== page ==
EU countries which have not assigned 5G spectrum frequencies by the end of 2020 will be in breach of EU law and could face legal action from the Commission, the EU executive has warned.
As part of the EU’s 2016 5G Action Plan, nations committed to developing their next-generation telecommunications infrastructures. These targets included the launch of 5G services in all member states in at least one major city by the end of 2020.
Moreover, in the 2018 Electronic Communications Code, the EU pledged to enhance the deployment of 5G networks by ensuring the availability of 5G radio spectrum before the end of this year.
Three ‘pioneer’ bands have been identified for the allocation of 5G frequencies in the EU, consisting of the 700 MHz, 3.6 GHz, and 26 GHz bands.
However, the assignment of these bands has become beset by a series of setbacks due to the global public health crisis and geopolitical tensions between the US and China, that have disrupted supply chains from the Far East.
And while the Commission has previously said that there are likely to be delays in meeting the EU-wide targets, it is also reluctant to completely sideline the objectives.
“By the end of the year, there will be a legal obligation in all member states to assign operators to 5G pioneer frequencies,” an EU official told EURACTIV on Thursday (1 October). “So if a member state will not assign these frequencies, they will be in breach of EU law.”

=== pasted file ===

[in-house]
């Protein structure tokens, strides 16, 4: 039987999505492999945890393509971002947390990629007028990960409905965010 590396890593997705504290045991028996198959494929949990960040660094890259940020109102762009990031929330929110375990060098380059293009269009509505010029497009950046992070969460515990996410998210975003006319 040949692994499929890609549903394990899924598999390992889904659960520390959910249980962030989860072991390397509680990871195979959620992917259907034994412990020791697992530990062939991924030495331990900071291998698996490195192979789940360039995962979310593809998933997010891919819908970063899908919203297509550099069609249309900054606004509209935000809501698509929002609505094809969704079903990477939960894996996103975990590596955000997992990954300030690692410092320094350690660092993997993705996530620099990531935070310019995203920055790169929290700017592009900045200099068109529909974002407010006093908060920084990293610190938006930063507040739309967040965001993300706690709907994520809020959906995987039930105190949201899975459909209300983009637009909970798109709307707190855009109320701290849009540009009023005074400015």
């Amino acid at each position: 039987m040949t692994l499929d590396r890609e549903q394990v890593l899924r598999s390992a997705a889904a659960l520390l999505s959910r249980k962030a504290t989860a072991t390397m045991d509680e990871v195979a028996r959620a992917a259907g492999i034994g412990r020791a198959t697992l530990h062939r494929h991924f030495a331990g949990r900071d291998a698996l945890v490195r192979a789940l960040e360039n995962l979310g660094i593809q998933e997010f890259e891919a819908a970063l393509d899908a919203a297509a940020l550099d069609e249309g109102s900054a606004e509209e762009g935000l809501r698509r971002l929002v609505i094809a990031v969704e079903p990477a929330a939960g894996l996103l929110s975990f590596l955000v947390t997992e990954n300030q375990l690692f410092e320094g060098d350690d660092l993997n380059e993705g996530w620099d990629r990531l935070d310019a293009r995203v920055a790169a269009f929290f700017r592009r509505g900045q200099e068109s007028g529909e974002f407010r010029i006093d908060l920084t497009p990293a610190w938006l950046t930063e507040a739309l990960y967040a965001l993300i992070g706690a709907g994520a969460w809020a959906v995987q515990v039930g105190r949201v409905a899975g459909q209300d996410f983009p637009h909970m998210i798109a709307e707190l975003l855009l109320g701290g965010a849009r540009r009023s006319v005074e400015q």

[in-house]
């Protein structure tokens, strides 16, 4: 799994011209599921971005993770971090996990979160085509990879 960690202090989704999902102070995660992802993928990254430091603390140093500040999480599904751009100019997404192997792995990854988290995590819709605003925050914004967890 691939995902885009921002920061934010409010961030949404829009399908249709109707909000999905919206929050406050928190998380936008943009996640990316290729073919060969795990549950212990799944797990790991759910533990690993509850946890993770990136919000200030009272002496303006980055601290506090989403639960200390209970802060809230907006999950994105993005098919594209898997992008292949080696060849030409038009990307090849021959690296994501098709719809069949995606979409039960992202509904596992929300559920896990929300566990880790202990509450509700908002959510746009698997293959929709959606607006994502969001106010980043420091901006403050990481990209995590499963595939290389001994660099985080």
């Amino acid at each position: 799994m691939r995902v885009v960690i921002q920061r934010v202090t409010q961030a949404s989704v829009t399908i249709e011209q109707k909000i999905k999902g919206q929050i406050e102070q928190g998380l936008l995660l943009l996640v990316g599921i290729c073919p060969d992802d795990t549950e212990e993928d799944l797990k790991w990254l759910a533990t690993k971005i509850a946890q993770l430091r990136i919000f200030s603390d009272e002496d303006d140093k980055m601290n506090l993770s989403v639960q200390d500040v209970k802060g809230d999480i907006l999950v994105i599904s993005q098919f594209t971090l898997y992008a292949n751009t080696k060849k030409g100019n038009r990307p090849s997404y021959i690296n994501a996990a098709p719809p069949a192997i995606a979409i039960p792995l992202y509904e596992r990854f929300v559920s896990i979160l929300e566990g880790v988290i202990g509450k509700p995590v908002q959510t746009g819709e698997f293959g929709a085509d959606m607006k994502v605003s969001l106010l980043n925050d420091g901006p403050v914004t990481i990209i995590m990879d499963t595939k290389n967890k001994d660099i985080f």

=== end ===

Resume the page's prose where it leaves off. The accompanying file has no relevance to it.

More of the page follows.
The EU nations that are yet to formally assign any of the frequencies across the 700 MHz, 3.6 GHz, and 26 GHz bands required for 5G deployment on the bloc, include Bulgaria, Croatia, Cyprus, Estonia, Greece, Lithuania, Malta, Poland, and Slovenia, according to data from the EU’s 5G Observatory.
A new Action Plan for 5G?
The comments come ahead of a European Council summit between EU leaders which kicks off today (1 October), in which EU nations are expected to further commit to submitting their 5G deployment plans by the end of the year.
As part of the broader development plans in the digital field, EU leaders are set to back the so-called ‘Digital Compass’ plans, which will lay out new ‘means and milestones’ to achieve benchmarks in the digital arena by 2030.
The EU official revealed on Thursday that as a result of the setbacks in the deployment of 5G on the bloc, a new 5G Action Plan could be in the offing as part of the 2030 targets, presenting a set of new deadlines for member states to attempt to meet.
“If next year we present the digital compass to the European Council [and] the objectives of 2030, we will need to have a close look at the 5g ambitions set a few years ago, and probably raise the bar,” the official said.
[Edited by Benjamin Fox]